One hot July, I was sitting at a cafe in Dubrovnik waiting for someone to show up with keys to the apartment I was renting. It had been over an hour.
“Excuse me, have you seen Pero?” I asked the waiter in Croatian. “I am supposed to meet with him, to get keys to an apartment.”
“He is probably on fjaka,” the waiter said, shrugging.
Frustrated, I wanted to throw my hands up in the air. As an impatient New Yorker who always wears a watch, I was driven crazy by his lateness.
Apparently, there was a wave of fjaka going around, brought on by the high temperatures that summer. Pero eventually showed up with the keys after an hour and a half, without any explanation or apology.
By then, after a few trips to Dalmatia, a region of Croatia along the Adriatic Coast, I heard more about this word ‘fjaka’, but I had yet to grasp the concept, let alone try to accept it. My family’s roots are from Karlovac, near Zagreb, where the Austro-Hungarian influence imparted a different mentality.
As a local explained to me, fjaka is a sublime state in which a human aspires for nothing. Fjaka is something that can’t be learned; in Dalmatia, it’s considered a gift from God. And one must experience it to awaken its meaning. Various Dalmatians I spoke with over a dozen visits explained that fjaka is an elusive concept that is experienced in different ways.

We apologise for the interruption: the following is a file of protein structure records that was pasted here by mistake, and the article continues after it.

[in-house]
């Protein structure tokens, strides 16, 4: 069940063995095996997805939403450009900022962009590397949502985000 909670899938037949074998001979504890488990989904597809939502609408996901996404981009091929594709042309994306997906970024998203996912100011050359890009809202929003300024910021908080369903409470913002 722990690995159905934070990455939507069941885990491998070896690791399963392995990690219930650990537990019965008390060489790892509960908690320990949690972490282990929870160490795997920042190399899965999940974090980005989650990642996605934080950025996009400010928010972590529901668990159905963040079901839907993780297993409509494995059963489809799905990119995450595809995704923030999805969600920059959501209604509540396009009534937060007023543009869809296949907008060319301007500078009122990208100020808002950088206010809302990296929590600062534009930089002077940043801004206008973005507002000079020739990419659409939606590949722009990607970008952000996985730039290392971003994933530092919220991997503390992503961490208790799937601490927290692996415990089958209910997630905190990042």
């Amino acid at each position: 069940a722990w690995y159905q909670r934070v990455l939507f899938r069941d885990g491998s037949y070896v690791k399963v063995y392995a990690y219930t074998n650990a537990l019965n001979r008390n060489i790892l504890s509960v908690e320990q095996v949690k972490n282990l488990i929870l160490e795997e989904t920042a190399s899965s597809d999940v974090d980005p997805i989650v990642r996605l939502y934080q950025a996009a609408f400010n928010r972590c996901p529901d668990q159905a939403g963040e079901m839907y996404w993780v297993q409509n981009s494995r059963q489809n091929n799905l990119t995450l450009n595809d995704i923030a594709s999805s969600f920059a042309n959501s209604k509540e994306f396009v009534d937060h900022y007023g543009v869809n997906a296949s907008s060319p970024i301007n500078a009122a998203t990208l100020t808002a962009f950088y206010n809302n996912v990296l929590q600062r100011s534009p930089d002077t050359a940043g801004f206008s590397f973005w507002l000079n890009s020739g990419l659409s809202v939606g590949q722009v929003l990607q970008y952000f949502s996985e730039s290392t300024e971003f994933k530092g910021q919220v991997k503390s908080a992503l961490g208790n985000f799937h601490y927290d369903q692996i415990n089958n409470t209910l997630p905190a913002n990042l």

Half somewhere and half nowhere
The first time I surrendered to fjaka was while studying the Croatian language in Dubrovnik in August 2004. It was during calmer, pre-tourism-boom times, before the medieval-walled city was a set for Game of Thrones and Star Wars. It began when I could hear the clicks of my flip-flops against the centuries-old cobblestones slowing down. I remember sitting at Café Festival on Stradun, the main artery of the Old Town, out of which lanes branch like a stick tree. Under the awning, which did little to shield me from the intense Mediterranean sun, I sipped bijela kava (white coffee) and sweated through my clothes, people-watching and scribbling in my journal for hours that easily slipped by.
It is like a faint unconsciousness
The oppressive heat and boiling Mediterranean sun brought about the languor inherent to fjaka; I felt I was being slowly beaten by the high summer temperatures. Eventually, I could barely lift my pen to the page, and my thoughts flitted by like the čiope (swifts) darting across the sky, their scythe-like wings carving through the cloudless expanse of blue. Fjaka caught me in her hot jaws like a phrase I later learned, “Ajme, judi, ufatila me fjaka!” (“Alas/Damn it, my friends, fjaka has caught me!”). My energy sapped, I felt unable to work.
19 January 2018